Wednesday, September 28, 2011

Art and Music

The visual art world is intimidating to many people.  Traditionally, a piece of art was purchased by a reputable gallery, where experienced staff would help you determine quality art and direct you toward what you should buy.  Unfortunately, only a small segment of our society has been willing or able to approach galleries in this way.  There is a distance between consumers and the artist who wants to sell their artwork.  The result is that most people feel they don’t know where to begin to find out about art, and they think that it is too much work or to costly to consider purchasing original artwork. 

I like to make a comparison between art with music when I approach this problem.  Music is everywhere in our culture and people don’t have any difficulty deciding what they like and what they don’t like.  When someone listens to the radio and a song comes on they immediately turn it up or turn it off.  They know right away how they feel about it.  When someone finds a song, or a musical artist they like they pass it on to their friends with a stamp of approval.  Hearing short excerpts of songs on line or in a store give people enough to make a decision to buy a CD or buy a song.  There is no distance between the music and the consumer.  They interact freely and directly.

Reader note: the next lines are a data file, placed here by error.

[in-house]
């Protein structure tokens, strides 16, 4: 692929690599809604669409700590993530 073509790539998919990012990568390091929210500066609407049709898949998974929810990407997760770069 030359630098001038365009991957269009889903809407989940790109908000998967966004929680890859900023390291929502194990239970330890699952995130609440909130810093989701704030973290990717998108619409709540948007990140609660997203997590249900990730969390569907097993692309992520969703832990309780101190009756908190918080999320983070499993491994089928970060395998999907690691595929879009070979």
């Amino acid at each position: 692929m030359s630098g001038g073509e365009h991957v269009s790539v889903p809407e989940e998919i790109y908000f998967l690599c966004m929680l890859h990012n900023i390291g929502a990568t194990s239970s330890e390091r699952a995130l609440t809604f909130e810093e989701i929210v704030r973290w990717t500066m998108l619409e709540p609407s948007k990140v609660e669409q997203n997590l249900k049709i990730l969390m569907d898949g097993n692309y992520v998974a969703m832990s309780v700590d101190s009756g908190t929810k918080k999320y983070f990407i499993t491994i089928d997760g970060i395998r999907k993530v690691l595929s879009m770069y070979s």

This is not happening for visual art.  The gallery system is struggling; there is only a smattering of picture framing shops in Grand Rapids that also operate as galleries.  Most serious artists trying to sell their work are scrabbling to fill the void and find a way to make themselves available to the marketplace.  You go to a museum or to a corporate building and you see art.  You go downtown and you see public works.  Art is around to be seen but where is the outlet to buy it, at a reasonable price, from local artists? It is not an easy journey for someone seeking to acquaint themselves with living artists or to buy their work.  The impetuous is on the consumer interested in art to go out and find an artist they like at an art fair, artists market, open studio event, or on-line.  I have been lucky to find a couple of art consultants  who place my work in corporate and public buildings, and work with designers who are looking for wall décor.

Change needs to occur for visual art to flourish like music.  And there is some transformation going on with the growth of on-line trade and social media.  The visual art world is slowly adjusting and hopefully there will be more and more avenues readily available for art enthusiasts to explore the world of living artists and buy their work.

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